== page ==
is a well-known figure in the Netherlands for his widely read commentary in major newspapers and his participation in literary and cultural debates on national television. He studied philosophy and political science at the University of Amsterdam. Since 1982 he has published articles in numerous Dutch weeklies and newspapers and has worked for several radio stations. Since his debut in 1991 he published four collections of essays and stories. He is a member of the Dutch Rushdie Defense Committee and of the European Writers' Parliament. Stephan Sanders is known for his sharp, independent and bright comments in Holland's leading newspaper de Volkskrant. He is attending the IWP on a full grant from the Foundation for the Production and Translation of Dutch Literature.
(poet, essayist, literary critic, Bolivia; born in La Paz, 1972) is a rising young writer whose latest book of poetry Tres nombres para un lugar ('Three Names for a Place') has garnered excellent reviews. Her book reviews, which run in major local newspapers, have a wide following. She has taken part in international literary conferences, including a fellowship to the University of Alicante (Spain), where she led a three-month seminar on Bolivian poetry, and the "Jalla" conference in Argentina (one of the most important annual events in Latin American literature). Ms. Velásquez now teaches at San Andres National University in La Paz, where she is also doing graduate work. She is at the IWP through the US Information Agency.
(born 1955, Key West) is a staff writer with the Philadelphia Inquirer. He is a journalism graduate of the University of North Carolina-Chapel Hill. Enroute to Philadelphia, he worked at publications in Asheville and in Burlington, North Carolina, and Tampa, Florida. His other experiences include work with the Associated Press, and, by his account "put in a few years in that peculiar perdition known as public relations." He also adds that for a while he delivered pianos for a living. He is participating in the program for a week on a CASE Fellowship.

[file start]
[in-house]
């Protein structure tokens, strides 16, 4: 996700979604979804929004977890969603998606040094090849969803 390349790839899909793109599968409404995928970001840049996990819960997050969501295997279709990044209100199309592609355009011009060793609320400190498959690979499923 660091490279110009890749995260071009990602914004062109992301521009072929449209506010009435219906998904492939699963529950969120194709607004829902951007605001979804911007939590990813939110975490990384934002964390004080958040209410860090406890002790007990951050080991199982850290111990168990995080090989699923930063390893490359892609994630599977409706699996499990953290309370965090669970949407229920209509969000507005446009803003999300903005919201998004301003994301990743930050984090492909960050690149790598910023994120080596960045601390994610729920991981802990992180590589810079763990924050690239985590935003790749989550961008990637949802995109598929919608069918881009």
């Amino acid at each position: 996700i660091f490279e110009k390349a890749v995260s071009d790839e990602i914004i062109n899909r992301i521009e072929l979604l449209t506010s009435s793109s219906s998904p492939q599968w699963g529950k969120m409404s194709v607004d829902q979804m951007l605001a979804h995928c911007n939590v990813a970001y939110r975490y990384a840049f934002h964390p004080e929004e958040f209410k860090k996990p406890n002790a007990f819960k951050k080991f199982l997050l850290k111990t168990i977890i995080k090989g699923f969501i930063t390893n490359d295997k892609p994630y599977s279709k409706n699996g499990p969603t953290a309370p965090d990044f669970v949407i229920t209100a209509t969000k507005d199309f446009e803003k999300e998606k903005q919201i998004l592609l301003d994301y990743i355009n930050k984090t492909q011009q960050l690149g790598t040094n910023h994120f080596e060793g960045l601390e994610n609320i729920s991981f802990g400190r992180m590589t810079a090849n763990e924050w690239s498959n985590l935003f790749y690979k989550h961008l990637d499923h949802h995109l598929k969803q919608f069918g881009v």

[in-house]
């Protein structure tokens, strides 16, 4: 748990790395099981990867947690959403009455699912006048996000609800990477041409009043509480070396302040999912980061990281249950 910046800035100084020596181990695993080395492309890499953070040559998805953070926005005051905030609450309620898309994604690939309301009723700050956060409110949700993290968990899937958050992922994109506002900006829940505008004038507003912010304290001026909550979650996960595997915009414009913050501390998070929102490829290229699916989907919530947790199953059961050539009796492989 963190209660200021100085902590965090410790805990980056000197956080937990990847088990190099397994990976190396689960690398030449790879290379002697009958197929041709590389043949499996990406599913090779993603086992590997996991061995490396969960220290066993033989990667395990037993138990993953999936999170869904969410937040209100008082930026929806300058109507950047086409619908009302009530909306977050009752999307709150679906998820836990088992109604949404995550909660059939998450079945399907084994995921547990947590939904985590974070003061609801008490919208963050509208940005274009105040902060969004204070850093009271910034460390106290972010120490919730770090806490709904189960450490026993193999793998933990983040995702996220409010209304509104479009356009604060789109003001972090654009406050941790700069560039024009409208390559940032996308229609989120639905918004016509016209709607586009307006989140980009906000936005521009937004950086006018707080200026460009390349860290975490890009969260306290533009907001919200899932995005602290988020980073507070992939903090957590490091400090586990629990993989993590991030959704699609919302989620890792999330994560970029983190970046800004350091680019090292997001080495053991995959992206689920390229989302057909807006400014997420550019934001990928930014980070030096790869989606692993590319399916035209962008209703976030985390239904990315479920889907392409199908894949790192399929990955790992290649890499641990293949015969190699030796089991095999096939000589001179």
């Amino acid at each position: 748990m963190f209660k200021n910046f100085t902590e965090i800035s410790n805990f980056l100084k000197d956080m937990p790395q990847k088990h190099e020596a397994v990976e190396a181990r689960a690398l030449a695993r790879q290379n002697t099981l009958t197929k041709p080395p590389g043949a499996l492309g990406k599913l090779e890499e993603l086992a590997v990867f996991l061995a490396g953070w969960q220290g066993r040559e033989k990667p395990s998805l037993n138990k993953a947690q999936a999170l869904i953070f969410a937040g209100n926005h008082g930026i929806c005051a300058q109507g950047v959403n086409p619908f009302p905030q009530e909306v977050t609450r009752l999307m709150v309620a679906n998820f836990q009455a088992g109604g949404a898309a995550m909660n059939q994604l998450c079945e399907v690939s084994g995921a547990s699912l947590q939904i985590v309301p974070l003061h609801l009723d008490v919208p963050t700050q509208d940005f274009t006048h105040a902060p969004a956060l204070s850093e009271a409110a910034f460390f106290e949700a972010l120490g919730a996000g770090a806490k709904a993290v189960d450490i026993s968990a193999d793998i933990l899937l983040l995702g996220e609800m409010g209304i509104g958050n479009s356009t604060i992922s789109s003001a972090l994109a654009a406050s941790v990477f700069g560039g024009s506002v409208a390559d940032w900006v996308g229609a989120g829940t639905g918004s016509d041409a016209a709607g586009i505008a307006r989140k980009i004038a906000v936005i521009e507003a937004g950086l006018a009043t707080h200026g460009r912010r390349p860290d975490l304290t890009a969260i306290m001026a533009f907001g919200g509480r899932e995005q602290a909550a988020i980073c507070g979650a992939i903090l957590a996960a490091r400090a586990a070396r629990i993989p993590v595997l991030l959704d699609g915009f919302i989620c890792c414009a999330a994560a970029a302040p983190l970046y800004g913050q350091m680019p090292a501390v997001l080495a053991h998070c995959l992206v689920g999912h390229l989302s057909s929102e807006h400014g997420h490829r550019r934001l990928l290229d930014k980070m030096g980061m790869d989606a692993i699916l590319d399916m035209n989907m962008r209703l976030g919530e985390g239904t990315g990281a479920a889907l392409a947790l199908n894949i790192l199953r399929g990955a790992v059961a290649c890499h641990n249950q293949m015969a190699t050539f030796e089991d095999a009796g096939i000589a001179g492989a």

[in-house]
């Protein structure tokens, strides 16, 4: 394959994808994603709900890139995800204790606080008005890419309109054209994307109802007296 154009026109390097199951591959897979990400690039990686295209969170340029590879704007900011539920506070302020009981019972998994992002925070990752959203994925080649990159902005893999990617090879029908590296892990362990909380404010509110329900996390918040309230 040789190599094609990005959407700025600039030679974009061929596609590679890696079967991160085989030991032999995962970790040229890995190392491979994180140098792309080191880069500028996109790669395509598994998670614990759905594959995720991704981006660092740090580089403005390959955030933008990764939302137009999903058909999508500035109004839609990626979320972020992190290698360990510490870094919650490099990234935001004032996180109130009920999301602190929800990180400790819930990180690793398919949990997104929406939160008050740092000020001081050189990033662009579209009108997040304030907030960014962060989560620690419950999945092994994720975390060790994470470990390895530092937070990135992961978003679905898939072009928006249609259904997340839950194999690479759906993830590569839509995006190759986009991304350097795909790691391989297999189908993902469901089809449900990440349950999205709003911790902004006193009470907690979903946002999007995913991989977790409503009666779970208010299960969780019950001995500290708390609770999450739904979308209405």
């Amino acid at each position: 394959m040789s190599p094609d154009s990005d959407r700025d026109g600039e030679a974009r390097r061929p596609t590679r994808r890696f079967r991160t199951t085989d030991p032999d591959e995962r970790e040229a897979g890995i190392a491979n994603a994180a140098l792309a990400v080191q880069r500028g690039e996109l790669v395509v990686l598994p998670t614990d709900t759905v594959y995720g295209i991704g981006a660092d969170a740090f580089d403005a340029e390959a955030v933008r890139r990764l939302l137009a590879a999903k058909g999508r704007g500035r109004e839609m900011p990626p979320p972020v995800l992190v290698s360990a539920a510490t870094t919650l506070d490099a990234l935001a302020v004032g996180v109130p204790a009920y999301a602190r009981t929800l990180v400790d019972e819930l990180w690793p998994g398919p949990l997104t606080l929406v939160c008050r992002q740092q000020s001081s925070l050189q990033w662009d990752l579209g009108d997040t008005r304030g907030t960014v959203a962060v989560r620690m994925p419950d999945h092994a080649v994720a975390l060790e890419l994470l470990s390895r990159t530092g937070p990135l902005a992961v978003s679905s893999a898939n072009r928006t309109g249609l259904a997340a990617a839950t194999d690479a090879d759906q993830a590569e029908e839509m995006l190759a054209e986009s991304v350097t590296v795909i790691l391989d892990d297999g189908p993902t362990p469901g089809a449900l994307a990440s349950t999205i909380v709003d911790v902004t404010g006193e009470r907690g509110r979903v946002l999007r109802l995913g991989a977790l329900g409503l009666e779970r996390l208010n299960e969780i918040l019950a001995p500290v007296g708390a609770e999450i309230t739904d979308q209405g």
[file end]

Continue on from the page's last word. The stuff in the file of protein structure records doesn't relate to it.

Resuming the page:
(born 1959, Budapest) has published numerous books of poetry, among them Betupiranis (Letter Pyramid, 1984), Lathatatlan jelenlet (Invisible Presence, 1990), Az irogepelt felelem (The Typed Fear, 1992) and Csutoras Gergely ebresztese (Wake up, Gergely Csutoras!, 1991), a book of poems for children. He has also published collections of his essays, written and directed two video films, and produced recordings of acoustic poetry. He graduated from the Faculty of Arts at Lorand Eotvos University in Budapest, and has worked as a literary magazine editor, and as editor and publisher of Medium-Art, an underground literary periodical active during the communist regime. Mr. Petocz also served as leader of the Medium-Art Studio, a center for experimental art. He has won a number of prizes for his writing, including, in 1990, the Robert Graves Prize for best Hungarian poem of the year. His participation in the IWP is supported by the United States Information Agency.